|Jia, Y - UNIV OF MISSISSIPPI|
|Wang, Sam - UNIV OF MISSISSIPPI|
Submitted to: Book Chapter
Publication Type: Book / Chapter
Publication Acceptance Date: October 10, 2003
Publication Date: December 5, 2003
Citation: Jia, Y., Wang, S.S., Kuhnle, R.A., Alonso, C.V. 2003. Flow around a submerged trapezoidal spur dike. Book Chapter. Interpretive Summary: Unstable channel boundaries are often associated with the streams of agricultural watersheds. The productive use of agricultural and other lands as well as the habitat for fish and other aquatic organisms may be negatively impacted by unstable channels. Improved techniques to stabilize channel boundaries effectively and efficiently are needed. Improved computer models that aid in the design of techniques to stabilize channels are needed. A cooperative study was conducted between researchers from the Agricultural Research Service, National Sedimentation Laboratory and the Center for Computational Hydroscience and Engineering, University of Mississippi. This study featured a test of the computer model (CCHE3D) against flow data collected in the vicinity of a model spur dike (a structure widely used to protect stream banks). The comparison between measured and calculated flow velocities was excellent in the majority of cases. Improvements to computer models, such as CCHE3D, yield improved tools for watershed managers tasked with improving the environment of agricultural watersheds.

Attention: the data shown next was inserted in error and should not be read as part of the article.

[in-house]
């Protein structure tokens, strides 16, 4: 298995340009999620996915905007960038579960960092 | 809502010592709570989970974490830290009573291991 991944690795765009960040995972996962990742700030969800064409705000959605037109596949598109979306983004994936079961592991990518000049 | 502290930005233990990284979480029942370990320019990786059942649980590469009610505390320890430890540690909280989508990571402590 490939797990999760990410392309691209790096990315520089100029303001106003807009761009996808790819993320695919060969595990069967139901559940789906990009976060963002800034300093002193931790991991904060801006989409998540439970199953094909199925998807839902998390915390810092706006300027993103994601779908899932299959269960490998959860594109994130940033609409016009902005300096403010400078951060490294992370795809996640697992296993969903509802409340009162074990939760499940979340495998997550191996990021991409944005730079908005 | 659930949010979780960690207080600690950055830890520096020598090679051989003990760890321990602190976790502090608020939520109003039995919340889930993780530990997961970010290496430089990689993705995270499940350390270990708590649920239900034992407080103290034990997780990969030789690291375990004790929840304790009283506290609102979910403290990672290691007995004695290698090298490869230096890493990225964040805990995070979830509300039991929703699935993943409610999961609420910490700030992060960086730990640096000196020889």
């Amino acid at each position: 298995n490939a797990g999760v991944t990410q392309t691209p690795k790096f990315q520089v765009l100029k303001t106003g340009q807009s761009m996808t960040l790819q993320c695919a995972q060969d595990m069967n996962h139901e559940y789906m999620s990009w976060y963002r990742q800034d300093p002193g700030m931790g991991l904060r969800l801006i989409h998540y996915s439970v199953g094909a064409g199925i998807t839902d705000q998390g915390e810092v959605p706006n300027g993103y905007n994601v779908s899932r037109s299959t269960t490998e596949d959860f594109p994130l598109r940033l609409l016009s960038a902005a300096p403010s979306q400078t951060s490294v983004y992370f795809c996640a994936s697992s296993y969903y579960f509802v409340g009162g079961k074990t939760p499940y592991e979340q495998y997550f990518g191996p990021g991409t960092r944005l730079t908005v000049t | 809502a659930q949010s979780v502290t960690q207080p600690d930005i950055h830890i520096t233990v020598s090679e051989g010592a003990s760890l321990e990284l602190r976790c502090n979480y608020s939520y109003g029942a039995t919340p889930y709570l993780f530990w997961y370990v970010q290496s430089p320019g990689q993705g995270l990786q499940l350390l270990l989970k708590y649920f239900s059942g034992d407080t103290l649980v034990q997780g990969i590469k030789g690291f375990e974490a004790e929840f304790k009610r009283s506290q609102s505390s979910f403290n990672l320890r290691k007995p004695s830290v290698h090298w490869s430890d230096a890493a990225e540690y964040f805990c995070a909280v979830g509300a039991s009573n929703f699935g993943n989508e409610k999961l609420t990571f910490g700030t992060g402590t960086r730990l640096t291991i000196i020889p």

Technical Abstract: Numerical models that simulate free surface turbulent flows have made great progress in recent years. Their reliability and accuracy, however, must be determined by comparisons with measured data. This study assesses the performance of the free surface flow model, CCHE3D by comparing simulated values to the 2592 three-dimensional velocities measured at the Agricultural Research Service, National Sedimentation Laboratory. An acoustic Doppler velocimeter was used on a closely spaced grid to characterize the flow around a submerged model spur dike. Comparison of the measured and simulated velocities reveals that the model predicts the overall flow quite well. The error norm for the overall velocity comparison was about 0.0825.